The short answer is to this question is YES. However, you need to primarily consider the policies on pausing, interruption, or temporary discontinuance that apply to your online program.
Typically, you obtain approval from your online college or university. You will be reminded of the time frame within which you can go back and complete your classes and perhaps earn your degree without affecting your academic standing. For how long you can put attendance to your online classes on hold varies from one online school to another. They have their own set of rules indicating when you will be marked as incomplete or your chances for resumption will be forfeited.
Completing the program typically means passing the examinations and meeting the minimum required credits, which could be in the form of hours spent or sessions attended. However, you have to remember that each online school factors in different rules on what constitutes a completed unit.
One of the good things about distance learning, particularly in higher education, is that your college may not even ask you to state your reason for pausing school. But common courtesy dictates that you inform your professors and plan ahead so they know what to expect. It is also much more convenient to file a temporary pause in online programs wherein you can readily reach out to your school administration. In a conventional college you may have to adhere to standard formalities and procedures.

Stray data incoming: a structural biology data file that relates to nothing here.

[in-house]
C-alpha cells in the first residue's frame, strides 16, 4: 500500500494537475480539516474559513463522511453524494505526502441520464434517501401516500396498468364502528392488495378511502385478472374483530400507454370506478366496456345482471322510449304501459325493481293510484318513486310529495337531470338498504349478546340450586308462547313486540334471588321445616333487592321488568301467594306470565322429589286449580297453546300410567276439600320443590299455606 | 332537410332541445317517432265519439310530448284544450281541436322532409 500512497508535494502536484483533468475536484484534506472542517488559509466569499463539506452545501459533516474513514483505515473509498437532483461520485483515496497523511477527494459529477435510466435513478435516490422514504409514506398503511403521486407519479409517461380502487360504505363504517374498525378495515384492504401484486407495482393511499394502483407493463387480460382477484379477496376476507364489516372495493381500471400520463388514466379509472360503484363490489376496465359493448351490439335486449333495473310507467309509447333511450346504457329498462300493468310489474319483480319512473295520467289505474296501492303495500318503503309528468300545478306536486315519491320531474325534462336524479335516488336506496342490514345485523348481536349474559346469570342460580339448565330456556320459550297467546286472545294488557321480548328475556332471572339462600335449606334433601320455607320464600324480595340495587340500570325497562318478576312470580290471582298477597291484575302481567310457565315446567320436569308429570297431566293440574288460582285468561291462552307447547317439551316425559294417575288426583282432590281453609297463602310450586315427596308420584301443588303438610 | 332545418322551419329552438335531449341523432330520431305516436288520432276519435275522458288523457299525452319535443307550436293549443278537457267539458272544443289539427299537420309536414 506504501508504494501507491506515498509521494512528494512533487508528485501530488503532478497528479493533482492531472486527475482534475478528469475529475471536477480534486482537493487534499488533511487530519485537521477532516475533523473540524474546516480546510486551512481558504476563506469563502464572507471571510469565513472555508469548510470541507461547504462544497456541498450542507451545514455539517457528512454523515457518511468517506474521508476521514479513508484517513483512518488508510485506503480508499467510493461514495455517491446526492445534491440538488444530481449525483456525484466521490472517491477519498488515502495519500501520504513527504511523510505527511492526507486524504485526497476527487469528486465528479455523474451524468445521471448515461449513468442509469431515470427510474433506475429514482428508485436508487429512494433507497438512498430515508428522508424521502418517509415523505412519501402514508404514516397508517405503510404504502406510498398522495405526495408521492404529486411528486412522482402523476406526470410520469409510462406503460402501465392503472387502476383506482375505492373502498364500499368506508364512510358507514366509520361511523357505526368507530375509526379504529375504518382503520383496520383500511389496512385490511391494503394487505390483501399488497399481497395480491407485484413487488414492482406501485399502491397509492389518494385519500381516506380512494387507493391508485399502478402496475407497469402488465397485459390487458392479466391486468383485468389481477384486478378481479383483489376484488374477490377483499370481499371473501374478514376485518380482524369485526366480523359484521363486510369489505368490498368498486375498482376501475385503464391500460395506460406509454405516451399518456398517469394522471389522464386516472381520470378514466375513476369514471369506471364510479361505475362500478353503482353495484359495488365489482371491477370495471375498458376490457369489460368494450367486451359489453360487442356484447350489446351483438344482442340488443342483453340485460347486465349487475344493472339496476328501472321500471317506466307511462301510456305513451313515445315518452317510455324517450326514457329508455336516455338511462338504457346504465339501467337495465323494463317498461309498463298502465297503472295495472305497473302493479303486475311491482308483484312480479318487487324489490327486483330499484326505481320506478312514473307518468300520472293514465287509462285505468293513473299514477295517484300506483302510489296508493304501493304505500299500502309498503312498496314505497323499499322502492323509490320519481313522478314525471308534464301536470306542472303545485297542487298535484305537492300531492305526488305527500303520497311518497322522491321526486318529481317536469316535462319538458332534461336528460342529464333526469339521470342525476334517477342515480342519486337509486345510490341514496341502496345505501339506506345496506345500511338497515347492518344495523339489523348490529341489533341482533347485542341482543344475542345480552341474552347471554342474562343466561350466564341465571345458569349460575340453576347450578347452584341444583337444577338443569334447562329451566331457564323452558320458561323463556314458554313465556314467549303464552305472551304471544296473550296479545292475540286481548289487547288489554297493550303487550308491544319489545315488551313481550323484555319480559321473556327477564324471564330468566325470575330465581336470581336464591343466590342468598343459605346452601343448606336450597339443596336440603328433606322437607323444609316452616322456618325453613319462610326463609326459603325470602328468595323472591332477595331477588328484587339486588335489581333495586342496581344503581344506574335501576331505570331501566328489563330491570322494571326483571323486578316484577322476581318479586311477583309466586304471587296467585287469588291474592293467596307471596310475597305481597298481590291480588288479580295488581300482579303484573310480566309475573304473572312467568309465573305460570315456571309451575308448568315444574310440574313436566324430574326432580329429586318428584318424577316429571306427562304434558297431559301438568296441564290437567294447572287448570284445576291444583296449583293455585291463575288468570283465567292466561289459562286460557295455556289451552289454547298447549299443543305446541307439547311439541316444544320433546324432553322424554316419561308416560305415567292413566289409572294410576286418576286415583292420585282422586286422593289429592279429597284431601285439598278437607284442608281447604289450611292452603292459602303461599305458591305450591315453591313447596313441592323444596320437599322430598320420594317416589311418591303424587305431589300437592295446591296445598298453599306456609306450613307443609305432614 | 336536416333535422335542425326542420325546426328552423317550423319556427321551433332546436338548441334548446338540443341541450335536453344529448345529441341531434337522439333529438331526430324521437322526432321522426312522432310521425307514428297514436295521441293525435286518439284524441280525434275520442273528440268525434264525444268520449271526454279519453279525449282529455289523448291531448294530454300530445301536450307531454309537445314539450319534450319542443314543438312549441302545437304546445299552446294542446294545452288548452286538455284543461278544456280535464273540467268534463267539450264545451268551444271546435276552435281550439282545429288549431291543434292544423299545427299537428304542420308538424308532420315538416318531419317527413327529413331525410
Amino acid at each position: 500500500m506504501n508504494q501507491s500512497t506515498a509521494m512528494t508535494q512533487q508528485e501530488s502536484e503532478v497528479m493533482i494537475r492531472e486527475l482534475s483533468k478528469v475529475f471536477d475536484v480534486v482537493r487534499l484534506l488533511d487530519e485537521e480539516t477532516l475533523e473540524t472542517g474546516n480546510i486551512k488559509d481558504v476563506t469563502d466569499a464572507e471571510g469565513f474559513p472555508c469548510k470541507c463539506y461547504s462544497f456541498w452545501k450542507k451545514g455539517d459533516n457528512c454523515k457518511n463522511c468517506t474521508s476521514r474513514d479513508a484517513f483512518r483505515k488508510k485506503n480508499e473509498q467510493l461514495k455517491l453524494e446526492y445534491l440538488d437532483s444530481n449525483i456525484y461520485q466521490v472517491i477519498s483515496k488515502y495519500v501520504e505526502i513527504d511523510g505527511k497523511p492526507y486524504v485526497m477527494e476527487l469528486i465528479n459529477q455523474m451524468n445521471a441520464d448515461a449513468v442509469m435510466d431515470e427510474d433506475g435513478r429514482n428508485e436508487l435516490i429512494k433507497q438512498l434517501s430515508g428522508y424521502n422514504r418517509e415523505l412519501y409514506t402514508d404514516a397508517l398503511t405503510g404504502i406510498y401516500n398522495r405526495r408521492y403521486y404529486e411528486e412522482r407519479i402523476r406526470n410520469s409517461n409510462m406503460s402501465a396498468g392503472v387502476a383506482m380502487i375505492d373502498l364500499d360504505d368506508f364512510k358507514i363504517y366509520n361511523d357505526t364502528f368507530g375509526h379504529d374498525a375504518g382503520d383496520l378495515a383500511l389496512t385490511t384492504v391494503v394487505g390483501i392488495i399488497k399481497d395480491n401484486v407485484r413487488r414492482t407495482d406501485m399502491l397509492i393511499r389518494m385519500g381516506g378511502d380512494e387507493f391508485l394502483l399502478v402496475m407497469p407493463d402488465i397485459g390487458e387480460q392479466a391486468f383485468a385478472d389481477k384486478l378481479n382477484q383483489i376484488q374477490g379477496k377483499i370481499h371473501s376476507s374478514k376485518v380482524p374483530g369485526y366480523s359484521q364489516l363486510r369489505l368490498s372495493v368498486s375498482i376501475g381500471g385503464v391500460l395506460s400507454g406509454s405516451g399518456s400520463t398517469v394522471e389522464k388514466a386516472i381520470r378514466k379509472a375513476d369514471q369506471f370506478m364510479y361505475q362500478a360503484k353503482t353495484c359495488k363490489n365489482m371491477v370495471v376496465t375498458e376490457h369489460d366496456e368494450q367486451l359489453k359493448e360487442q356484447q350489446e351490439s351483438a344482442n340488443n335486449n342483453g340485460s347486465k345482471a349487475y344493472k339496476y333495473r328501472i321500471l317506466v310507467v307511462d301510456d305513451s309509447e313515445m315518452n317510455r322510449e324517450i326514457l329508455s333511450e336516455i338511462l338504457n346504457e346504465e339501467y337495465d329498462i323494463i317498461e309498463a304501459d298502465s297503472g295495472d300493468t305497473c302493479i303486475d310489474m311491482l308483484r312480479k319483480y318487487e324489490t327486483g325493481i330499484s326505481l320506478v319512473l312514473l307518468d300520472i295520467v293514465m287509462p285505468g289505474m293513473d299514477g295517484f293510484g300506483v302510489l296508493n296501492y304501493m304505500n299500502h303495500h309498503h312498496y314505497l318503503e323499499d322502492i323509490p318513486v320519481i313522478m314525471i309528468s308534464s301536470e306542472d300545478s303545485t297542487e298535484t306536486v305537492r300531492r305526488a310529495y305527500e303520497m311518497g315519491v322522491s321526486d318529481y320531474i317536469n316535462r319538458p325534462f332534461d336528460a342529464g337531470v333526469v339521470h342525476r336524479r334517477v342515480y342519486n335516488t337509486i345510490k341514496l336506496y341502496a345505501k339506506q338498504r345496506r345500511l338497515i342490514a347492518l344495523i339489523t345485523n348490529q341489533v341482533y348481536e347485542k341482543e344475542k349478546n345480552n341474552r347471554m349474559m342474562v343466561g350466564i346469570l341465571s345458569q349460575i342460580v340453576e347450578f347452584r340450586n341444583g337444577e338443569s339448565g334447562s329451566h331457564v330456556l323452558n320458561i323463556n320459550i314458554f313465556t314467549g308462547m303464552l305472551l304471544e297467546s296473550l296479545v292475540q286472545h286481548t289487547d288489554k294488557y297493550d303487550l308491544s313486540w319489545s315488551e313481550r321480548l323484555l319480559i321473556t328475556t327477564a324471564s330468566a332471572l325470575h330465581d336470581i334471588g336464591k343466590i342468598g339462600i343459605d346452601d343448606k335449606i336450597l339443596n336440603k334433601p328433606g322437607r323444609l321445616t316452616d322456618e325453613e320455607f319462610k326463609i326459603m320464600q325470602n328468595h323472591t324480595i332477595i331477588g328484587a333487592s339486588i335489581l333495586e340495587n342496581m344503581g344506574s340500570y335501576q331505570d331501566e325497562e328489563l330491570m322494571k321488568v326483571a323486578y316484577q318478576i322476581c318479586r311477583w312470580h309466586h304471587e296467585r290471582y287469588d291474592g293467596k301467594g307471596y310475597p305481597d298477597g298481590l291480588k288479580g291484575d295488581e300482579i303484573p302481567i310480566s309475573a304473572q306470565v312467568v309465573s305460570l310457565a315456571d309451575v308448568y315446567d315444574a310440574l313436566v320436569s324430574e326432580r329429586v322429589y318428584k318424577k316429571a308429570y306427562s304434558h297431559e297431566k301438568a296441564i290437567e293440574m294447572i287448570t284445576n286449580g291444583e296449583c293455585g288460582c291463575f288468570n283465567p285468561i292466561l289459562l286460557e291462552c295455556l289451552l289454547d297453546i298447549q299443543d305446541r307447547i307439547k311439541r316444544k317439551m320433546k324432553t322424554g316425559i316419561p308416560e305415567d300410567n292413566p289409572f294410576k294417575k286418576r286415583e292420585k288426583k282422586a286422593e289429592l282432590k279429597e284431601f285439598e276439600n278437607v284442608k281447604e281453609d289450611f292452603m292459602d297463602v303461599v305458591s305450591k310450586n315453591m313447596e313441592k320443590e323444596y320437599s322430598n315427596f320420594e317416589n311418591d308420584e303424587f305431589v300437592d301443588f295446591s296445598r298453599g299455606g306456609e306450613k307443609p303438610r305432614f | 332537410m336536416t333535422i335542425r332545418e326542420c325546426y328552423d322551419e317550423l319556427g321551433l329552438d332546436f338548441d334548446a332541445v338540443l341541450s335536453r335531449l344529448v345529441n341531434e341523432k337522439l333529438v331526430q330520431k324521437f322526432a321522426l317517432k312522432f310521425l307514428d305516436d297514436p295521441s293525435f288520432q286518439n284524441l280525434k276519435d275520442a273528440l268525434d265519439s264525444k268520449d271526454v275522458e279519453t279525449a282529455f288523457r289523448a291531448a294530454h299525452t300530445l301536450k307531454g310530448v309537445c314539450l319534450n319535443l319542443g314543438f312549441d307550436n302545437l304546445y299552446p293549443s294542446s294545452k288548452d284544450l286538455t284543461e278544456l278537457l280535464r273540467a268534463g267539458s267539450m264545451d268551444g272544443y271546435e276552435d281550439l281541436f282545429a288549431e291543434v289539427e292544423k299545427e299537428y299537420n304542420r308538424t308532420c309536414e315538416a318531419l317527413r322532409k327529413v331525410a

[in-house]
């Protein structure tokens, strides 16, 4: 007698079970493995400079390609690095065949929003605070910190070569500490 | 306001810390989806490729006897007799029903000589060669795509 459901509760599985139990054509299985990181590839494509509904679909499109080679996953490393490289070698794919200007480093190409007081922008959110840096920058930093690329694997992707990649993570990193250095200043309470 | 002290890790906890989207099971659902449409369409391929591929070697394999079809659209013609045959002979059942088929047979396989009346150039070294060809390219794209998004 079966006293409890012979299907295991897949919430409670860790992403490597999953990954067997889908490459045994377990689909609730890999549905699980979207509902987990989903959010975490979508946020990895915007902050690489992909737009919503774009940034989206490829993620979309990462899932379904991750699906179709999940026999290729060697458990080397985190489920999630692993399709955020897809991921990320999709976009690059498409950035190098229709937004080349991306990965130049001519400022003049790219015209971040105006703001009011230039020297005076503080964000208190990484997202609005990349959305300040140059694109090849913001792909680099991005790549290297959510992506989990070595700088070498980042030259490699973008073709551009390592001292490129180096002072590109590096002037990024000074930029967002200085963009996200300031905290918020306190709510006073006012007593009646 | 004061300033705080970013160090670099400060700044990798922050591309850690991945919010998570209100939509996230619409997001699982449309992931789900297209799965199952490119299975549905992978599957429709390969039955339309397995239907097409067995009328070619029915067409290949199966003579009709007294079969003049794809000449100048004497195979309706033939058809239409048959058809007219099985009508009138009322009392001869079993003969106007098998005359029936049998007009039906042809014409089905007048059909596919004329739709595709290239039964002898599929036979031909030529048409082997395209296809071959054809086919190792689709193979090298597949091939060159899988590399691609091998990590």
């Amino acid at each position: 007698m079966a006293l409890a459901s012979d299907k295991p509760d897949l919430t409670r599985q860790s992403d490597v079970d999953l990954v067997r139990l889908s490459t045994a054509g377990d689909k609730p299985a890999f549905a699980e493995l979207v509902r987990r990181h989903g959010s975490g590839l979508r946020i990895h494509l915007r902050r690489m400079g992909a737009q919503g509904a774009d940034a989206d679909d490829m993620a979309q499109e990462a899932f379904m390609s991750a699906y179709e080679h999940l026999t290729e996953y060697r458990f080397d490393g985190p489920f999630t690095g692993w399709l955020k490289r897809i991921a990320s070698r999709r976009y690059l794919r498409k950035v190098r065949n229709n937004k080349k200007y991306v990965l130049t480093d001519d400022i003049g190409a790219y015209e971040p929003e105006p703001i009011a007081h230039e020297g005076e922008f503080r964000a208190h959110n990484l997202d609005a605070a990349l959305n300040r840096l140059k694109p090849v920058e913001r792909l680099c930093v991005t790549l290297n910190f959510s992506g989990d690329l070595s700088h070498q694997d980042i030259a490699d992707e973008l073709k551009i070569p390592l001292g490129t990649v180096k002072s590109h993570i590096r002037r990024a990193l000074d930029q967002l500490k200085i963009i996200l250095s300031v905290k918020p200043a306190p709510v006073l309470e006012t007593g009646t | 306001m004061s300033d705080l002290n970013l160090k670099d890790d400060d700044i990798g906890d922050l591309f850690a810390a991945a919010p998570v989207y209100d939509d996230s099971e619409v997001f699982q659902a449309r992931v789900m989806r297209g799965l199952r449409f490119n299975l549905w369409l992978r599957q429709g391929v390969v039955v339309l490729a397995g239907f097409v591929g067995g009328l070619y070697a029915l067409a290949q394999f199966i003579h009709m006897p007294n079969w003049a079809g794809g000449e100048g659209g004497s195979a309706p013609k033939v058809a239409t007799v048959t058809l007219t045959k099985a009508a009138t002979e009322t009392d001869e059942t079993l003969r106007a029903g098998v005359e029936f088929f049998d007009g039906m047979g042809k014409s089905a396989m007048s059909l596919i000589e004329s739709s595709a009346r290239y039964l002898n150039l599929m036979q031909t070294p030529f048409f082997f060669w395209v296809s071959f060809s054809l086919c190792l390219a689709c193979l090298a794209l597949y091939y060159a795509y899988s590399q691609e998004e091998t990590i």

Online schools are generally lenient, especially with graduate students. They are likely to grant your request. However, depending on the duration of your absence, they may suggest that you postpone your graduation. If the administration thinks you easily catch up to get back on track, they may ask that you earn your credits ahead of time, usually around two weeks before the graduation rites, so you can comply with graduation requirements.
That said, be sure to check your the online school’s accreditation–particularly if you are a transfer student. Certain rules may or may not apply to you and affect your chances of completing school when you put it on hold. Also, check for accreditation, as it also dictates the rules on temporary discontinuance. Some colleges own numerous campuses and not all of their certifications are awarded by same accrediting body or originating from the state.
Taking a leave of absence is not the end of your academic life; a lot of graduate students and even faculty members take a sabbatical, a leave from their academic work, to either pursue further studies or focus on their research. For online students, the best chance of success lies in consistent attendance to classes. However, certain situations call for them to put their attendance on hold for an extended period of time. If you plan on pausing your online schooling, you need to look at your academic calendar. Chances are, you can always come back to school and earn your college degree. Ultimately, the question is not “if” you will complete your degree but “when” you can.